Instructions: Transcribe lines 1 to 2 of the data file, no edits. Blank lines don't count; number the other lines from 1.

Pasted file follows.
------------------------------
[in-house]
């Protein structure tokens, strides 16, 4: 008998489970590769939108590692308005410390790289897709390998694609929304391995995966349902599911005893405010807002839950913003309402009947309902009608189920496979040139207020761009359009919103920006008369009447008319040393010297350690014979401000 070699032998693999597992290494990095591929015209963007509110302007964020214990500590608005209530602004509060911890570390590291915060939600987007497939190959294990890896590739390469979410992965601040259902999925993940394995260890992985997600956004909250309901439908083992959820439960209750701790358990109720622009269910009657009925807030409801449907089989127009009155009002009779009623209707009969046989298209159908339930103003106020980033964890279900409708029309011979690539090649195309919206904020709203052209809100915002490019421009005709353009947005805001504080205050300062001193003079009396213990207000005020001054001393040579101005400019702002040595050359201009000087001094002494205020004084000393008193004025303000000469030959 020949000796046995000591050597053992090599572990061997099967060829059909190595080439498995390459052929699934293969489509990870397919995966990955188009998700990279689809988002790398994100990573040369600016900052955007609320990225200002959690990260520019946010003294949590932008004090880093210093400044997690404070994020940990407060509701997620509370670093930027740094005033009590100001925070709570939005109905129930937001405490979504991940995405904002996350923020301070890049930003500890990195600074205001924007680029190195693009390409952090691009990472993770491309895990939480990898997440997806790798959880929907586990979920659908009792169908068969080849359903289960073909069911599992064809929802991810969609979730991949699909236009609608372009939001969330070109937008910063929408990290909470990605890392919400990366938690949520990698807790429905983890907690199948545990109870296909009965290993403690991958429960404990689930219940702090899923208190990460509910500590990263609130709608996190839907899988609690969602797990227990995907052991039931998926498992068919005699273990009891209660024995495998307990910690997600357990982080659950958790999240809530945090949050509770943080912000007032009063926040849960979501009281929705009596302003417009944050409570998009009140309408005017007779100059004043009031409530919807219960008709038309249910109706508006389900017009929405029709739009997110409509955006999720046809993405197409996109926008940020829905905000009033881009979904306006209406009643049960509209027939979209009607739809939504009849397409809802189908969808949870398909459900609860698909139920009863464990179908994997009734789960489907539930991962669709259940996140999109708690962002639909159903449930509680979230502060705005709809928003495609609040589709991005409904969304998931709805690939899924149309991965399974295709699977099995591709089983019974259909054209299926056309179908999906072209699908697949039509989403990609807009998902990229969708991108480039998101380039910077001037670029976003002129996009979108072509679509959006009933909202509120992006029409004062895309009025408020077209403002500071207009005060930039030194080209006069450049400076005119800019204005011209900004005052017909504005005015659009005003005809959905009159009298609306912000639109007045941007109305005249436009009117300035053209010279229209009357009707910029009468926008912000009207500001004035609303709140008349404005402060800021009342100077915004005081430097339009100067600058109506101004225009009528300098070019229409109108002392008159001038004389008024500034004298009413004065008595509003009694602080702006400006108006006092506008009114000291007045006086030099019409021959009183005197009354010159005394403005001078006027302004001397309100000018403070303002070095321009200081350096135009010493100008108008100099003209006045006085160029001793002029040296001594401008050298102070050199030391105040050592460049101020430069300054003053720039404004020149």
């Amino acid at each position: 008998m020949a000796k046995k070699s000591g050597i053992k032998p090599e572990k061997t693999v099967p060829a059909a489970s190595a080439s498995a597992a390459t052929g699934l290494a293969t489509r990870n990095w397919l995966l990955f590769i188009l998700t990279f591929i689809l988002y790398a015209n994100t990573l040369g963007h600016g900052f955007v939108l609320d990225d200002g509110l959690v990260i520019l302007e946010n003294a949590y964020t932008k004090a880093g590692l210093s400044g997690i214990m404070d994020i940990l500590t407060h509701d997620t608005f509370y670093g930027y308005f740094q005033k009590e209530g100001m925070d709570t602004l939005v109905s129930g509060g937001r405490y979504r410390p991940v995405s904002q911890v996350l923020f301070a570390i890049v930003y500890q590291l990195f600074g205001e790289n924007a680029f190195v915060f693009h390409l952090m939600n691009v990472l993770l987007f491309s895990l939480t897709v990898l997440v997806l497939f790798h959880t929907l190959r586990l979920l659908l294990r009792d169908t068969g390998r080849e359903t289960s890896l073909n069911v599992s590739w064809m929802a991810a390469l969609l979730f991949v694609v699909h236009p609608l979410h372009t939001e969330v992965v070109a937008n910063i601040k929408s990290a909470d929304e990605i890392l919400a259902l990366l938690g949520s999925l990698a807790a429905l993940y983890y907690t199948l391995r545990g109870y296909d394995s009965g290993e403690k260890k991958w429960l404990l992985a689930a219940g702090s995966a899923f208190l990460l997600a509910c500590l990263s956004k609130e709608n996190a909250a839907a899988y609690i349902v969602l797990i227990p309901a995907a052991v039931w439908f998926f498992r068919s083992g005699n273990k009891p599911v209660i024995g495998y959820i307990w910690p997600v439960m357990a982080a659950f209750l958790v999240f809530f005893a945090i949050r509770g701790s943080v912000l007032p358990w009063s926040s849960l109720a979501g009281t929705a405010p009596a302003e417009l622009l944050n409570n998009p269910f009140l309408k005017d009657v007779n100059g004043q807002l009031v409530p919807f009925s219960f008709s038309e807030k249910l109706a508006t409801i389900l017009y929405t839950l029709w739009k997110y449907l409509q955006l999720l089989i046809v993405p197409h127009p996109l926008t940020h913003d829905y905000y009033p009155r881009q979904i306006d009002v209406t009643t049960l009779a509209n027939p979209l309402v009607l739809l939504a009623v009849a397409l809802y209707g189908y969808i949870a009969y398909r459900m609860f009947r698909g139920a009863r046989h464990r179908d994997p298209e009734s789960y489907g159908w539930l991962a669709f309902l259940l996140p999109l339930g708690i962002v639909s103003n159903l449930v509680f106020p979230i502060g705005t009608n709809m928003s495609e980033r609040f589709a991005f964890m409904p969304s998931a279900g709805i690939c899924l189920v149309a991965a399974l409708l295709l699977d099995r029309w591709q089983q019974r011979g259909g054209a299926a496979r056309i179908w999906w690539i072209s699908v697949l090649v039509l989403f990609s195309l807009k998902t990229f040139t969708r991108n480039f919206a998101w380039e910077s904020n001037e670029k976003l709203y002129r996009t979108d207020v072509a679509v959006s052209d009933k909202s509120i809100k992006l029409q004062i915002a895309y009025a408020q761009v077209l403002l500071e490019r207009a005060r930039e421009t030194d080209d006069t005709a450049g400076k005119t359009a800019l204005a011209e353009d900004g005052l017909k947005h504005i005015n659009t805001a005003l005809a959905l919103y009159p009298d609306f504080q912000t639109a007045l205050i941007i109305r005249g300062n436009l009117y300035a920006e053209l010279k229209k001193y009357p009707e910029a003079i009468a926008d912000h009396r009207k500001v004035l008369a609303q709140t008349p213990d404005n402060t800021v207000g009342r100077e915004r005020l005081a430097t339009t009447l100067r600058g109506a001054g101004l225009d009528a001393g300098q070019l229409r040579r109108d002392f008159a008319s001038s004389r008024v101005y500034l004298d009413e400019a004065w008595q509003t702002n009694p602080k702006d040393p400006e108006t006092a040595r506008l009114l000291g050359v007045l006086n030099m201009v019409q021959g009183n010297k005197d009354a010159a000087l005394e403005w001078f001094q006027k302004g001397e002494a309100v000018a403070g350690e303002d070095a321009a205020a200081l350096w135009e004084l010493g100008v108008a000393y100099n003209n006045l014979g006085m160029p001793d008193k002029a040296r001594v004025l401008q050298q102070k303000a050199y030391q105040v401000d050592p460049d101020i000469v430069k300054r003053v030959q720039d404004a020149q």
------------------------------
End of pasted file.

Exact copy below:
[in-house]
């Protein structure tokens, strides 16, 4: 008998489970590769939108590692308005410390790289897709390998694609929304391995995966349902599911005893405010807002839950913003309402009947309902009608189920496979040139207020761009359009919103920006008369009447008319040393010297350690014979401000 070699032998693999597992290494990095591929015209963007509110302007964020214990500590608005209530602004509060911890570390590291915060939600987007497939190959294990890896590739390469979410992965601040259902999925993940394995260890992985997600956004909250309901439908083992959820439960209750701790358990109720622009269910009657009925807030409801449907089989127009009155009002009779009623209707009969046989298209159908339930103003106020980033964890279900409708029309011979690539090649195309919206904020709203052209809100915002490019421009005709353009947005805001504080205050300062001193003079009396213990207000005020001054001393040579101005400019702002040595050359201009000087001094002494205020004084000393008193004025303000000469030959 020949000796046995000591050597053992090599572990061997099967060829059909190595080439498995390459052929699934293969489509990870397919995966990955188009998700990279689809988002790398994100990573040369600016900052955007609320990225200002959690990260520019946010003294949590932008004090880093210093400044997690404070994020940990407060509701997620509370670093930027740094005033009590100001925070709570939005109905129930937001405490979504991940995405904002996350923020301070890049930003500890990195600074205001924007680029190195693009390409952090691009990472993770491309895990939480990898997440997806790798959880929907586990979920659908009792169908068969080849359903289960073909069911599992064809929802991810969609979730991949699909236009609608372009939001969330070109937008910063929408990290909470990605890392919400990366938690949520990698807790429905983890907690199948545990109870296909009965290993403690991958429960404990689930219940702090899923208190990460509910500590990263609130709608996190839907899988609690969602797990227990995907052991039931998926498992068919005699273990009891209660024995495998307990910690997600357990982080659950958790999240809530945090949050509770943080912000007032009063926040849960979501009281929705009596302003417009944050409570998009009140309408005017007779100059004043009031409530919807219960008709038309249910109706508006389900017009929405029709739009997110409509955006999720046809993405197409996109926008940020829905905000009033881009979904306006209406009643049960509209027939979209009607739809939504009849397409809802189908969808949870398909459900609860698909139920009863464990179908994997009734789960489907539930991962669709259940996140999109708690962002639909159903449930509680979230502060705005709809928003495609609040589709991005409904969304998931709805690939899924149309991965399974295709699977099995591709089983019974259909054209299926056309179908999906072209699908697949039509989403990609807009998902990229969708991108480039998101380039910077001037670029976003002129996009979108072509679509959006009933909202509120992006029409004062895309009025408020077209403002500071207009005060930039030194080209006069450049400076005119800019204005011209900004005052017909504005005015659009005003005809959905009159009298609306912000639109007045941007109305005249436009009117300035053209010279229209009357009707910029009468926008912000009207500001004035609303709140008349404005402060800021009342100077915004005081430097339009100067600058109506101004225009009528300098070019229409109108002392008159001038004389008024500034004298009413004065008595509003009694602080702006400006108006006092506008009114000291007045006086030099019409021959009183005197009354010159005394403005001078006027302004001397309100000018403070303002070095321009200081350096135009010493100008108008100099003209006045006085160029001793002029040296001594401008050298102070050199030391105040050592460049101020430069300054003053720039404004020149």